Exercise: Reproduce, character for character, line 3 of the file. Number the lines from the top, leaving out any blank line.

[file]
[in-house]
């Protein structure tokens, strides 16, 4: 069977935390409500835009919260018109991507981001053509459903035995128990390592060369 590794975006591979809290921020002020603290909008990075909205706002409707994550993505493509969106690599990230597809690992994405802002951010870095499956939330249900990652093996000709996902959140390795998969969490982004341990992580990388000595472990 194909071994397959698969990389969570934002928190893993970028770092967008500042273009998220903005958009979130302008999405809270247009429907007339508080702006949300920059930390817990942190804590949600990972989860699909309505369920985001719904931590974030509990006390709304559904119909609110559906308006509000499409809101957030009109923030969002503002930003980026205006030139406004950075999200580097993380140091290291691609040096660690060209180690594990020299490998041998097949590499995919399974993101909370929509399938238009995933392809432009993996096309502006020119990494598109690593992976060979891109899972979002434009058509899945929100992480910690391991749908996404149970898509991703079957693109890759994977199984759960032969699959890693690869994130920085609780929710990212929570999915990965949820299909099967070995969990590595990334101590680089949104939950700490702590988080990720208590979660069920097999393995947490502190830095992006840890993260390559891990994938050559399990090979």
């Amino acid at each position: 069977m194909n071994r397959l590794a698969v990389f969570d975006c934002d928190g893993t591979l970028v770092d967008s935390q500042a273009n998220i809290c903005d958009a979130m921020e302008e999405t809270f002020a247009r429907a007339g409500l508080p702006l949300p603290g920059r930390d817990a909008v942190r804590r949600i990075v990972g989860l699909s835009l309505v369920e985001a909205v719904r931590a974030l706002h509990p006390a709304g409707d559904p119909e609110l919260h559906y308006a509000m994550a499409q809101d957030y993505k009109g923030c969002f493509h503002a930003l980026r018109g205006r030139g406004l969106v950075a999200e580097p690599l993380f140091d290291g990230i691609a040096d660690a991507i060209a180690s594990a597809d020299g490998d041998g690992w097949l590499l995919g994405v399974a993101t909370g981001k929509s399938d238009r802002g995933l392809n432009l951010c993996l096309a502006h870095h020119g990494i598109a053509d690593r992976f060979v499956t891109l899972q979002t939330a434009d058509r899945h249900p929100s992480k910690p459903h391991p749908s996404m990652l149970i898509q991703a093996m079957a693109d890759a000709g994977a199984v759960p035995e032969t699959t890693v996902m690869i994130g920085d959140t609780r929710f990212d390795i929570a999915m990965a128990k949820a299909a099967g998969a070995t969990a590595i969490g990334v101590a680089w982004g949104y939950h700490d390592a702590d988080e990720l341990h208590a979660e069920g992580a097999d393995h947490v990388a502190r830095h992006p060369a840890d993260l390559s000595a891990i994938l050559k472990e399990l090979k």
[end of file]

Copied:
């Amino acid at each position: 069977m194909n071994r397959l590794a698969v990389f969570d975006c934002d928190g893993t591979l970028v770092d967008s935390q500042a273009n998220i809290c903005d958009a979130m921020e302008e999405t809270f002020a247009r429907a007339g409500l508080p702006l949300p603290g920059r930390d817990a909008v942190r804590r949600i990075v990972g989860l699909s835009l309505v369920e985001a909205v719904r931590a974030l706002h509990p006390a709304g409707d559904p119909e609110l919260h559906y308006a509000m994550a499409q809101d957030y993505k009109g923030c969002f493509h503002a930003l980026r018109g205006r030139g406004l969106v950075a999200e580097p690599l993380f140091d290291g990230i691609a040096d660690a991507i060209a180690s594990a597809d020299g490998d041998g690992w097949l590499l995919g994405v399974a993101t909370g981001k929509s399938d238009r802002g995933l392809n432009l951010c993996l096309a502006h870095h020119g990494i598109a053509d690593r992976f060979v499956t891109l899972q979002t939330a434009d058509r899945h249900p929100s992480k910690p459903h391991p749908s996404m990652l149970i898509q991703a093996m079957a693109d890759a000709g994977a199984v759960p035995e032969t699959t890693v996902m690869i994130g920085d959140t609780r929710f990212d390795i929570a999915m990965a128990k949820a299909a099967g998969a070995t969990a590595i969490g990334v101590a680089w982004g949104y939950h700490d390592a702590d988080e990720l341990h208590a979660e069920g992580a097999d393995h947490v990388a502190r830095h992006p060369a840890d993260l390559s000595a891990i994938l050559k472990e399990l090979k």